While the Sunday finals at Club Nationals started with the coolest temperatures for the entire regatta, it also brought rain and a mild electrical storm at the lunch break. While athletes, coaches and boat reps made their way to Wegmans buffet and their respective hotel suites, regatta officials announced a brief delay in racing to give all those exhausted young athletes another hour to snooze in air conditioning.
Before the delay, ARION Rowing of Saratoga Springs, NY, placed 1-2 in the Intermediate 4x with a a winning quad included the freshly-minted U23 Double of Ashley Johnson and Sydney Michalak as well as Lauren Schall and Lauren Miller. ARION, which is an acronym for Advanced Rowing Initiative of the Northeast, also had the second-place crew and an overall positive vibe.
"We only raced in this combination of the quad once before heading out here; we mix up quads and doubles every day," said Johnson. "It ended up being an inter-club battle; it wasn't stressful, it was like practice...we get along really well as a team," said Lauren Miller, a graduate of the Minnesota rowing program. "We were behind at the 1k, it ended up being a middle-heavy race," said a member of the quad. The ARION crew walked on their teammates in the back half of the race and kept pushing it to the finish line.
"It's summer racing, time to relax, and we've thrown line-ups together the day of the race" said Lauren Schall, a University of Pittsburgh grad who has coached at Pitt for three years and sat in bow of the Intermediate quad. "We are really excited to be at practice every day," says Michalak. "We are having the summer of our lives, we get on the water and do the work. We are all here for exactly the same reason."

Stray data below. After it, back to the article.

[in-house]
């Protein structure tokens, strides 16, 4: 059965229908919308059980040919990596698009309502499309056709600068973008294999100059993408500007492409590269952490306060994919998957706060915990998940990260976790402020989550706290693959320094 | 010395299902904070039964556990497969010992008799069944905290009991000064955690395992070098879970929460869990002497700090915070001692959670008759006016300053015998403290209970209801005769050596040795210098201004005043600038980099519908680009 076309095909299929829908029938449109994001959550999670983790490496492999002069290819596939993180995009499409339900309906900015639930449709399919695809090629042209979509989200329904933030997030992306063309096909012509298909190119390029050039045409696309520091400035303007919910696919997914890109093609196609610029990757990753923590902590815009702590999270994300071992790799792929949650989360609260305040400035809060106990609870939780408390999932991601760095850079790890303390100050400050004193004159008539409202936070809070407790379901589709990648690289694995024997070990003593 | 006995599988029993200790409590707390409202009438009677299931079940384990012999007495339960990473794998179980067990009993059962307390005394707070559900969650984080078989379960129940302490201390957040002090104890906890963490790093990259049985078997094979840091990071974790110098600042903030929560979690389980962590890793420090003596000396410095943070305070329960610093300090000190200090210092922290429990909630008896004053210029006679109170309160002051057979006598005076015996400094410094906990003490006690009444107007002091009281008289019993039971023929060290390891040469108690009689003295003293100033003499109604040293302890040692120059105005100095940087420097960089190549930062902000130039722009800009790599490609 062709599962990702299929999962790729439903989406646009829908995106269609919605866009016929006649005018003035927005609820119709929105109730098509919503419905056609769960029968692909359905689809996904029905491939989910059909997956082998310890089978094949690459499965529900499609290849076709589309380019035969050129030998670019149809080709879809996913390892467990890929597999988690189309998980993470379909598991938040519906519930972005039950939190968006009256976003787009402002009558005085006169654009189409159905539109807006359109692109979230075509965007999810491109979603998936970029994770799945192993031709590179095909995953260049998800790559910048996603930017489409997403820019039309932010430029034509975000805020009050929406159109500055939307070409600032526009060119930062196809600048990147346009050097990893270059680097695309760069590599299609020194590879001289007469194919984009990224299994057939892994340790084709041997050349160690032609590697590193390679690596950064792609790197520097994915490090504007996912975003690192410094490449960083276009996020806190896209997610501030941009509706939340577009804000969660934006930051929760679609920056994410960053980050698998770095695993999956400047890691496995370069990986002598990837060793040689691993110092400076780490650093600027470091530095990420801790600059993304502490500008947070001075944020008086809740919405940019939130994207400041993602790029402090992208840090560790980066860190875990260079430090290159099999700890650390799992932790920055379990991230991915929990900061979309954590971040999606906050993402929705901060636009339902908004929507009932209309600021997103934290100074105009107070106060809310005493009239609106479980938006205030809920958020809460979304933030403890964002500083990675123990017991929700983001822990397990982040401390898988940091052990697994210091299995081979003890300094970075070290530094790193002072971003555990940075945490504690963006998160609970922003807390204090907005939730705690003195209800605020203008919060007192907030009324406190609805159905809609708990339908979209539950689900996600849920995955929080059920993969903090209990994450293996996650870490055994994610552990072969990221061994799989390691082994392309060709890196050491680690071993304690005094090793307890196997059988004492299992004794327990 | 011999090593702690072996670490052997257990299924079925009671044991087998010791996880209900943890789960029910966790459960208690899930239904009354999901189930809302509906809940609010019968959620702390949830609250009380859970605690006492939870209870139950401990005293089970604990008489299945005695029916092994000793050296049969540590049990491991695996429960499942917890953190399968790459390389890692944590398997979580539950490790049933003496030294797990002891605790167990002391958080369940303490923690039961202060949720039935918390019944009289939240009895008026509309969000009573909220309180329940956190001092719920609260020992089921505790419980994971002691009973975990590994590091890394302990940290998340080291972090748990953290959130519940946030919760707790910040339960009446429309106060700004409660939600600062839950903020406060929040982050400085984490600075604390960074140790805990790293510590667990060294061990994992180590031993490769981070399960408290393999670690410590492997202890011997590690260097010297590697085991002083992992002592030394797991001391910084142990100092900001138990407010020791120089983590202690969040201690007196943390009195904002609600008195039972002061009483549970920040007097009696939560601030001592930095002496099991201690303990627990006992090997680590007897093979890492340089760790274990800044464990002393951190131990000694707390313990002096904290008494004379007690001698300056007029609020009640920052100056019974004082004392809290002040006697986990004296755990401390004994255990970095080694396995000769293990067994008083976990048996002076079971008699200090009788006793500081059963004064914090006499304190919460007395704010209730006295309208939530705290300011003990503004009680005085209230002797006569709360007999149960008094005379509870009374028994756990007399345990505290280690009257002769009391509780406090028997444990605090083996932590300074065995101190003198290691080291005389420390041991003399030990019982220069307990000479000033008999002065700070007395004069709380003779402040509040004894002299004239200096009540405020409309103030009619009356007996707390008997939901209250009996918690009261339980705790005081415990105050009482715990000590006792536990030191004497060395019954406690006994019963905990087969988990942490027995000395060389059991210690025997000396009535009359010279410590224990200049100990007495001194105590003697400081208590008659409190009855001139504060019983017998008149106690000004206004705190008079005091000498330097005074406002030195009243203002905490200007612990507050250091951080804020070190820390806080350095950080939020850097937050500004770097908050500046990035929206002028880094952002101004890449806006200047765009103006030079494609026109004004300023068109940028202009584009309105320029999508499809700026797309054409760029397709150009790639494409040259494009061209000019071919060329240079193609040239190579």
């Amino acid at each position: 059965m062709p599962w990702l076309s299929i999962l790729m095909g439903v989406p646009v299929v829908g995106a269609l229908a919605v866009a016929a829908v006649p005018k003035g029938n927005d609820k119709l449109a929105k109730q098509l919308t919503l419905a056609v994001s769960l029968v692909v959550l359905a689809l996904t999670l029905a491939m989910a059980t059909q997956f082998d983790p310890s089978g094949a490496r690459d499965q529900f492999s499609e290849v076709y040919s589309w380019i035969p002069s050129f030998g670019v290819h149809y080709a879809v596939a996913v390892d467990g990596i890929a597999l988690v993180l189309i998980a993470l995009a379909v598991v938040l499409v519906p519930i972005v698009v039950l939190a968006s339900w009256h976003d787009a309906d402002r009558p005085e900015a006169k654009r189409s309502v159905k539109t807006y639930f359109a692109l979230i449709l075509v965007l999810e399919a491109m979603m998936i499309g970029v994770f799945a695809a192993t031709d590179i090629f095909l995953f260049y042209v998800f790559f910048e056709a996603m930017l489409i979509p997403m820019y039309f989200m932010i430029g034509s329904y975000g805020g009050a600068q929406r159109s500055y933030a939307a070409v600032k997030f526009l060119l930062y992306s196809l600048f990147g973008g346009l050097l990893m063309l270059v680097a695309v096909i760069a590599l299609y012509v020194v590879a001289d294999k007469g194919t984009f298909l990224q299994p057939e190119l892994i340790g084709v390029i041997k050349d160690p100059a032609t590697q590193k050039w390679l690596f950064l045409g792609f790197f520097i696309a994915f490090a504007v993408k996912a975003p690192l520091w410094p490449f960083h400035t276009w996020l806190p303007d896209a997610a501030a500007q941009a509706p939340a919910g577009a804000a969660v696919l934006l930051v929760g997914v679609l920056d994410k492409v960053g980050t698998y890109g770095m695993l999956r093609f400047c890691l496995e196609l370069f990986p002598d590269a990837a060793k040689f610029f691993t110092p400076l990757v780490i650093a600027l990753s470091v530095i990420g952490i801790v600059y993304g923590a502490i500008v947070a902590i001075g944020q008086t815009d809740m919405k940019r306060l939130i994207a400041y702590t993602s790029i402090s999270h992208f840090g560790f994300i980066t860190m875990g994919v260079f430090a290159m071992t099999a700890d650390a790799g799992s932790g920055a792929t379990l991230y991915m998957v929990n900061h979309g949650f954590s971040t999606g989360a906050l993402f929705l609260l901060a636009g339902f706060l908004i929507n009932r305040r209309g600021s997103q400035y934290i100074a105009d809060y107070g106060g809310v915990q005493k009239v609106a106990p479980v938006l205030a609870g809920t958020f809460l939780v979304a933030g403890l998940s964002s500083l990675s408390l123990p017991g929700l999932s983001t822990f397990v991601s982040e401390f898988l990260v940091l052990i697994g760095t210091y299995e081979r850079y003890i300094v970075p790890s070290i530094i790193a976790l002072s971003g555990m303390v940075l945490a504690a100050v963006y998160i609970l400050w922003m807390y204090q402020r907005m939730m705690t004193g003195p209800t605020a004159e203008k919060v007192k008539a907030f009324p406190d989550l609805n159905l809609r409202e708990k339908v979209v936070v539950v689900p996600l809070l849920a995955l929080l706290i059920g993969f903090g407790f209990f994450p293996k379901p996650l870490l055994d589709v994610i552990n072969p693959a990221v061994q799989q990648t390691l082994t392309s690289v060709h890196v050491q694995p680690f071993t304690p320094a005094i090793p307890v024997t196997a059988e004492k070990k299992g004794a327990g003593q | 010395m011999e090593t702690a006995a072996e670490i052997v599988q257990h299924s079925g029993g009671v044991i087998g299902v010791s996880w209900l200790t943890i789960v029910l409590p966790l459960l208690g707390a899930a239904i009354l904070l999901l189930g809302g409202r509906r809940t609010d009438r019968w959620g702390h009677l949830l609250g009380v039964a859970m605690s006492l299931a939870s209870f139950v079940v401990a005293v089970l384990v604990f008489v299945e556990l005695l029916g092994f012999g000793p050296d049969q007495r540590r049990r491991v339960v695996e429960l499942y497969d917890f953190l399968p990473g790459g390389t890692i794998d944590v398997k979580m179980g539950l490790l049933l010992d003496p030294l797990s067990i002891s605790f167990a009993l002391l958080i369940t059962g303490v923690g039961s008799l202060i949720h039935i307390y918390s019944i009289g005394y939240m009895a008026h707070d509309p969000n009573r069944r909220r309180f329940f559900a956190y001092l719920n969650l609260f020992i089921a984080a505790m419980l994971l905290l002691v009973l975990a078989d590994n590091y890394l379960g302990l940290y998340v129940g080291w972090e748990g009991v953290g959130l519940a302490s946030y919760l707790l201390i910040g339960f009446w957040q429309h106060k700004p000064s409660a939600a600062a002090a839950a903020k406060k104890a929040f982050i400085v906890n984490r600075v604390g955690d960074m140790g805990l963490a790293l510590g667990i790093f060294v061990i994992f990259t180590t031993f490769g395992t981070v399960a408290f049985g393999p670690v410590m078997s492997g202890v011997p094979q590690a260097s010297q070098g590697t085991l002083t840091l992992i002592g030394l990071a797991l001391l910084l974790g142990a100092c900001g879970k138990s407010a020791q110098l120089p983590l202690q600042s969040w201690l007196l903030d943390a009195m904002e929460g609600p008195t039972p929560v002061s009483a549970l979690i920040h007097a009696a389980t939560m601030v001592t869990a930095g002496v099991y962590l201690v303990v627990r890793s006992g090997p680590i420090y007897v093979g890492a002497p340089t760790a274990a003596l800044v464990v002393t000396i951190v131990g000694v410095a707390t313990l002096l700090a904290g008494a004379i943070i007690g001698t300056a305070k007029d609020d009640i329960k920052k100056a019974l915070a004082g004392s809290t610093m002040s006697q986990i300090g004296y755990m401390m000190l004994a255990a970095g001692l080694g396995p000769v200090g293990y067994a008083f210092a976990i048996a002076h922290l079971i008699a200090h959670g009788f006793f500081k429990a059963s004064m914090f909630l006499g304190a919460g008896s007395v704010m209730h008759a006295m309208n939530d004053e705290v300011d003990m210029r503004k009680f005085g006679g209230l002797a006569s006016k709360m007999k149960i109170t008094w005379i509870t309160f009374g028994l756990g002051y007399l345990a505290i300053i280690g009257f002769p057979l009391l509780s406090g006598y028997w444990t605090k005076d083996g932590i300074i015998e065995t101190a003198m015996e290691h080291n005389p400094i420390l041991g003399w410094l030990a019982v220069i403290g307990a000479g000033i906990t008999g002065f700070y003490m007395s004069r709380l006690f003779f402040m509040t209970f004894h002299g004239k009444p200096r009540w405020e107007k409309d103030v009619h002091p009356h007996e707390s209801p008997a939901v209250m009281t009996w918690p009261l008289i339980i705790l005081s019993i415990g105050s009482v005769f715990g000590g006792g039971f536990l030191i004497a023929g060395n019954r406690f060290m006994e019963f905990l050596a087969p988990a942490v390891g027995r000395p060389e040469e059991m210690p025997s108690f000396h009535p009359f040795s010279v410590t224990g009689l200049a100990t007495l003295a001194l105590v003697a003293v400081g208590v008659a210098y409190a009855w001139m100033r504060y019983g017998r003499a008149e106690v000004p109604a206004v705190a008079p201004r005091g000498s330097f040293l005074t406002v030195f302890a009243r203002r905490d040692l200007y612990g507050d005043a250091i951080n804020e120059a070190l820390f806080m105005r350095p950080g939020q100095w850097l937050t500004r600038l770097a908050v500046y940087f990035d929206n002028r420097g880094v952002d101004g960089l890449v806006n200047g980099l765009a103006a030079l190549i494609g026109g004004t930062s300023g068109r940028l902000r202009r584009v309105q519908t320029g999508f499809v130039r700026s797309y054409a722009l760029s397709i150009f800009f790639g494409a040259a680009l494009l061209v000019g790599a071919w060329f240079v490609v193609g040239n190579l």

They all noted in different ways that they are intensely competitive (one described them as "hyper-competitive crazy people"), but have fun doing it, referring to "battle paddle" practices. They all spoke in the uni-mind: "we have a lot of drive and ambition," but the fun they have was hard to miss; it was impossible to pass Sydney Michalak in her travels around the Cooper River Park without a smile on her face. The former club rower at University of New Hampshire will be rowing on the World stage within weeks, she wears it well.
The crew is coached by Sam Warren (who is an assistant coach at Columbia) and Eric Catalano (who also coaches the Saratoga girls), and the program also has three athletes at Senior Quad Selection Camp now. ARION is a three-year old program and yes, their moniker looks very similar to AVIRON, French for rowing and is not a coincidence that ARION is also a swift mythical horse fathered by Poseidon, giving a nod to the equine tradition of Saratoga Springs, NY.
The most difficult part for many of these crews, from clubs, to Development Camps to regional High-Performance programs, was managing multiple races a day for five days, with most days at close to 90 degrees and 90% humidity. On Friday, row2k spoke to Ethan Curren, who coaches the U17 athletes at the women's High-Performance Camp in New London, CT. Curren noted that a lot of the success of crews at a multiple-day regatta with time trials, semis and finals is managing the heat and hydration.
"It's really important that they are thinking about their hydration when they are going down the course many times," he said. "They have to judge where they are, and have a high level of situational awareness."
Curren brought one eight to the event, then split it up to a four and a quad, with the four earning gold and the eight and quad earning silvers. "The overall average speed of these athletes gets faster and faster in the three years since I've started coaching," says Curren, who is currently Director of Rowing at Genesee Waterways in Rochester, NY.